China has positioned itself as a neutral player in the Middle East, mediating a deal between Iran and Saudi Arabia and emphasizing its friendship with both Israel and Palestine following the recent conflict with Hamas. However, China’s interests in the region are significant, particularly due to its dependence on oil.
China is the largest buyer of oil from Saudi Arabia, and a significant portion of its oil imports come from the Persian Gulf. Additionally, China has been increasing its purchases of Iranian oil, despite international sanctions on Iran. This reliance on oil imports leaves China vulnerable to the instability in the Middle East.
China, as the world’s second largest economy, has rapidly become reliant on foreign oil. While it has made investments in electric vehicles, gasoline consumption remains high due to the gradual shift in the country’s vehicle fleet. Furthermore, China’s position as the world leader in petrochemical production further contributes to its oil thirst.
China’s dependence on oil imports is unlikely to decrease significantly in the future, according to energy experts. The country has been discreetly buying oil from Iran, even though it officially denies such transactions. Chinese refineries prefer Iranian oil due to its lower price compared to Russian oil.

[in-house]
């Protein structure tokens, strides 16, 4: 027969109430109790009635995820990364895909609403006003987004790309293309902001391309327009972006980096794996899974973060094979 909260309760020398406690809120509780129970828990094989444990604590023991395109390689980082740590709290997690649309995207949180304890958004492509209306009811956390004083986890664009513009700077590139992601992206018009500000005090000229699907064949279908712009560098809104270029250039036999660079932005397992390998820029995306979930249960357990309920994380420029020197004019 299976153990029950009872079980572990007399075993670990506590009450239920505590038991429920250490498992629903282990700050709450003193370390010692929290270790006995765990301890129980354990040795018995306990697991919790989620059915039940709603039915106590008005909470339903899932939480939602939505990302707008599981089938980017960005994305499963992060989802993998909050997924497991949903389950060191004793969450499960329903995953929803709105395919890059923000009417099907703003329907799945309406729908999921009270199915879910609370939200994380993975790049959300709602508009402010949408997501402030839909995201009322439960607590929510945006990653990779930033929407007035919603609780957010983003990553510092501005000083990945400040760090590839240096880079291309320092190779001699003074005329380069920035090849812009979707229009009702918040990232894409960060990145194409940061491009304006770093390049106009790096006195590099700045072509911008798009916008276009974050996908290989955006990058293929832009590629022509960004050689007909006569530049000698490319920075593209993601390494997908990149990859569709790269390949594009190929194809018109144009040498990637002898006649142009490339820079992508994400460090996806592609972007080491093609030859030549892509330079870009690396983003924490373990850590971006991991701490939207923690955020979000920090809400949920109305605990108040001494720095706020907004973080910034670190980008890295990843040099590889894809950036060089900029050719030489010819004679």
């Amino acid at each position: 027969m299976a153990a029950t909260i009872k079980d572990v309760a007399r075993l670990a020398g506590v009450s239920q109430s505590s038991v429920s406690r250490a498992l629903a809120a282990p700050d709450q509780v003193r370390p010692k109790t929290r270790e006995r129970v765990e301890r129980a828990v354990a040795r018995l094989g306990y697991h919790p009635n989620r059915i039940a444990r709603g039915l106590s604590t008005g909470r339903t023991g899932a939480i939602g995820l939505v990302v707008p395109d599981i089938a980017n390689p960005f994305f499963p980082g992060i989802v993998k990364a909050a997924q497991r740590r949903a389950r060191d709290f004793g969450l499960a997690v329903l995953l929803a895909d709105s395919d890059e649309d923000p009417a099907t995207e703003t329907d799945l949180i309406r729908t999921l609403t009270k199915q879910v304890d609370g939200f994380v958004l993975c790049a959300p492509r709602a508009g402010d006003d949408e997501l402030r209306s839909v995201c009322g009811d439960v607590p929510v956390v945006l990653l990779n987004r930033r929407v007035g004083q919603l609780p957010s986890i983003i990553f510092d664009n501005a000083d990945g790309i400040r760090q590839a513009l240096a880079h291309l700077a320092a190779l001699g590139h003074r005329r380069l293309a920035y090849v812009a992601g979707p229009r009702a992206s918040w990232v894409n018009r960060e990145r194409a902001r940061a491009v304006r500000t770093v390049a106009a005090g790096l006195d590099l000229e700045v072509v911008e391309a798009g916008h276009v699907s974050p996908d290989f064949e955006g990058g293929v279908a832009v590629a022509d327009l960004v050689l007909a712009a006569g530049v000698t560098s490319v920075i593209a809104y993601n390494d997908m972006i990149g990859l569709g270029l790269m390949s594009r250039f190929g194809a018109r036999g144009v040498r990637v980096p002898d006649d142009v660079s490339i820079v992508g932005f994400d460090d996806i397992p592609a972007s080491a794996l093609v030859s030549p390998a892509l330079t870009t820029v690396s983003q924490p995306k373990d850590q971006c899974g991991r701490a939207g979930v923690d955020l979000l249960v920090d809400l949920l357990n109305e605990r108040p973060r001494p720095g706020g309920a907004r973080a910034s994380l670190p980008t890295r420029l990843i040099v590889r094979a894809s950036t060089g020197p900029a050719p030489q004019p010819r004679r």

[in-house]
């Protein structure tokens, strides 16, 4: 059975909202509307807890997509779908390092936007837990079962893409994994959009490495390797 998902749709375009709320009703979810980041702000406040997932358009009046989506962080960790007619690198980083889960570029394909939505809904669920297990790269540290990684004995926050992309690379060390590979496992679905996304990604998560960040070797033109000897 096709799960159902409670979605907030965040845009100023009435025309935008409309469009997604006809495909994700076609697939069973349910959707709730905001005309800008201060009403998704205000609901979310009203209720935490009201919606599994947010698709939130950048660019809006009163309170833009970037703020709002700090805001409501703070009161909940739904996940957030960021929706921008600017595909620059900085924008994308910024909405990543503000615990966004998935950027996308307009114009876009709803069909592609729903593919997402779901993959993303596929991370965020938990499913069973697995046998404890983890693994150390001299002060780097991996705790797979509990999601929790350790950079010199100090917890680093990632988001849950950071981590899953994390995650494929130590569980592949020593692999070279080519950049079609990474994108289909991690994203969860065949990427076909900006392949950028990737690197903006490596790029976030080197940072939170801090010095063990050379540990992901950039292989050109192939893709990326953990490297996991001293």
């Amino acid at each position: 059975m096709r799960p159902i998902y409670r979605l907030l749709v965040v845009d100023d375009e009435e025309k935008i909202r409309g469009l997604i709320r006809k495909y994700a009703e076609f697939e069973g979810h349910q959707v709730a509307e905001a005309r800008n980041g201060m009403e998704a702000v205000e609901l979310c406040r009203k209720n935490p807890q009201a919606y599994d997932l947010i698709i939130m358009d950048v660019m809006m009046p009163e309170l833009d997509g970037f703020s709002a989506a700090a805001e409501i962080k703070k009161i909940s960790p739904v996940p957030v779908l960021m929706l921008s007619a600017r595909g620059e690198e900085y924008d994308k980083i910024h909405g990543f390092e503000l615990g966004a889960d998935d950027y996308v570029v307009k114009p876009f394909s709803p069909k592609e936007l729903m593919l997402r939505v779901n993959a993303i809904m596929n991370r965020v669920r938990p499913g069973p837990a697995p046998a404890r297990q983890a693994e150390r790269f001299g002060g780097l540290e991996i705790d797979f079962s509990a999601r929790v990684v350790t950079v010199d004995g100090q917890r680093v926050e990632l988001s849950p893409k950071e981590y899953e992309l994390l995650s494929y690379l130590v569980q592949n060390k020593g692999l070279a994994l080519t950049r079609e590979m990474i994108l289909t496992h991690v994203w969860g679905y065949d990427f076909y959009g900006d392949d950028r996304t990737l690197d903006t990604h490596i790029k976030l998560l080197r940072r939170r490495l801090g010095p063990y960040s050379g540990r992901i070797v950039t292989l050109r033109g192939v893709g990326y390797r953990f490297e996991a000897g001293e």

Russia, despite its proximity to China, faces infrastructure limitations in increasing its oil shipments southward. Discussions have been held regarding a potential natural gas pipeline that could also accommodate oil shipments, but the commercial viability of such a project is uncertain.
China has been rapidly building storage tanks to store its oil purchases, potentially indicating substantial oil reserves. While official figures are not released, experts estimate that China’s oil reserves are equivalent to about 90 days of imports.
However, energy security is not the sole factor guiding China’s decisions in the Middle East. The country aims to maintain friendly relations with the Islamic world while also dealing with internal issues concerning Muslim minorities. China has tried to avoid deep involvement in the region’s conflicts to achieve this delicate balancing act.
Nevertheless, China’s role in the Middle East is growing, and it may need to play a more active role in stabilizing the region in the future.
Li You contributed research.